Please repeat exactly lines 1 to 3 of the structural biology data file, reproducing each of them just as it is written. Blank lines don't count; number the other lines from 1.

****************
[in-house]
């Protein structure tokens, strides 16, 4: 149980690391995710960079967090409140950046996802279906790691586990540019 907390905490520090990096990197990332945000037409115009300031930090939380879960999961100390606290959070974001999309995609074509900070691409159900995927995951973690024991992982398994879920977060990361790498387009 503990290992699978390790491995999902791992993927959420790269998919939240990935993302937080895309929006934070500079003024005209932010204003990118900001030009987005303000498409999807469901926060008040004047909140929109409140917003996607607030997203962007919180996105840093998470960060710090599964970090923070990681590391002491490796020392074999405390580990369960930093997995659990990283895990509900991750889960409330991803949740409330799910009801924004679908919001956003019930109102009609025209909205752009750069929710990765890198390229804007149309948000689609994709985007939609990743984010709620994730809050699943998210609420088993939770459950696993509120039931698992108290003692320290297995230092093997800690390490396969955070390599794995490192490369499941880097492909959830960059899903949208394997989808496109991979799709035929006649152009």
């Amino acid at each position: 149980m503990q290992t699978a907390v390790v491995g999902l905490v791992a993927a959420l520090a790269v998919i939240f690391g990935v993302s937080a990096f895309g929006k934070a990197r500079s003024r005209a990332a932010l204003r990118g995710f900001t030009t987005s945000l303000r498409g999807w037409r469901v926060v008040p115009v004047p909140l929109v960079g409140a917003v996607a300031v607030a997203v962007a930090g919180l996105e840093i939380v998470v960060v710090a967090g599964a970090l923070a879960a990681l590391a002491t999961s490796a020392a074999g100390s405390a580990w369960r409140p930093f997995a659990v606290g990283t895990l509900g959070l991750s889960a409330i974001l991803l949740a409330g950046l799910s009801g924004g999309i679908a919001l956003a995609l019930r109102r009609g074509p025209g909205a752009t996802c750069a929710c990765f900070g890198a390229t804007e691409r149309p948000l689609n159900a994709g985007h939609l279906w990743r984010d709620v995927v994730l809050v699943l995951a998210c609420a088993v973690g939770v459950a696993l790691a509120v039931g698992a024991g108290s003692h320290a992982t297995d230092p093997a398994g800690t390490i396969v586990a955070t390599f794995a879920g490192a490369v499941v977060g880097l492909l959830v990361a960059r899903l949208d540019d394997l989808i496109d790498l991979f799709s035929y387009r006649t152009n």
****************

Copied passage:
[in-house]
């Protein structure tokens, strides 16, 4: 149980690391995710960079967090409140950046996802279906790691586990540019 907390905490520090990096990197990332945000037409115009300031930090939380879960999961100390606290959070974001999309995609074509900070691409159900995927995951973690024991992982398994879920977060990361790498387009 503990290992699978390790491995999902791992993927959420790269998919939240990935993302937080895309929006934070500079003024005209932010204003990118900001030009987005303000498409999807469901926060008040004047909140929109409140917003996607607030997203962007919180996105840093998470960060710090599964970090923070990681590391002491490796020392074999405390580990369960930093997995659990990283895990509900991750889960409330991803949740409330799910009801924004679908919001956003019930109102009609025209909205752009750069929710990765890198390229804007149309948000689609994709985007939609990743984010709620994730809050699943998210609420088993939770459950696993509120039931698992108290003692320290297995230092093997800690390490396969955070390599794995490192490369499941880097492909959830960059899903949208394997989808496109991979799709035929006649152009």
């Amino acid at each position: 149980m503990q290992t699978a907390v390790v491995g999902l905490v791992a993927a959420l520090a790269v998919i939240f690391g990935v993302s937080a990096f895309g929006k934070a990197r500079s003024r005209a990332a932010l204003r990118g995710f900001t030009t987005s945000l303000r498409g999807w037409r469901v926060v008040p115009v004047p909140l929109v960079g409140a917003v996607a300031v607030a997203v962007a930090g919180l996105e840093i939380v998470v960060v710090a967090g599964a970090l923070a879960a990681l590391a002491t999961s490796a020392a074999g100390s405390a580990w369960r409140p930093f997995a659990v606290g990283t895990l509900g959070l991750s889960a409330i974001l991803l949740a409330g950046l799910s009801g924004g999309i679908a919001l956003a995609l019930r109102r009609g074509p025209g909205a752009t996802c750069a929710c990765f900070g890198a390229t804007e691409r149309p948000l689609n159900a994709g985007h939609l279906w990743r984010d709620v995927v994730l809050v699943l995951a998210c609420a088993v973690g939770v459950a696993l790691a509120v039931g698992a024991g108290s003692h320290a992982t297995d230092p093997a398994g800690t390490i396969v586990a955070t390599f794995a879920g490192a490369v499941v977060g880097l492909l959830v990361a960059r899903l949208d540019d394997l989808i496109d790498l991979f799709s035929y387009r006649t152009n």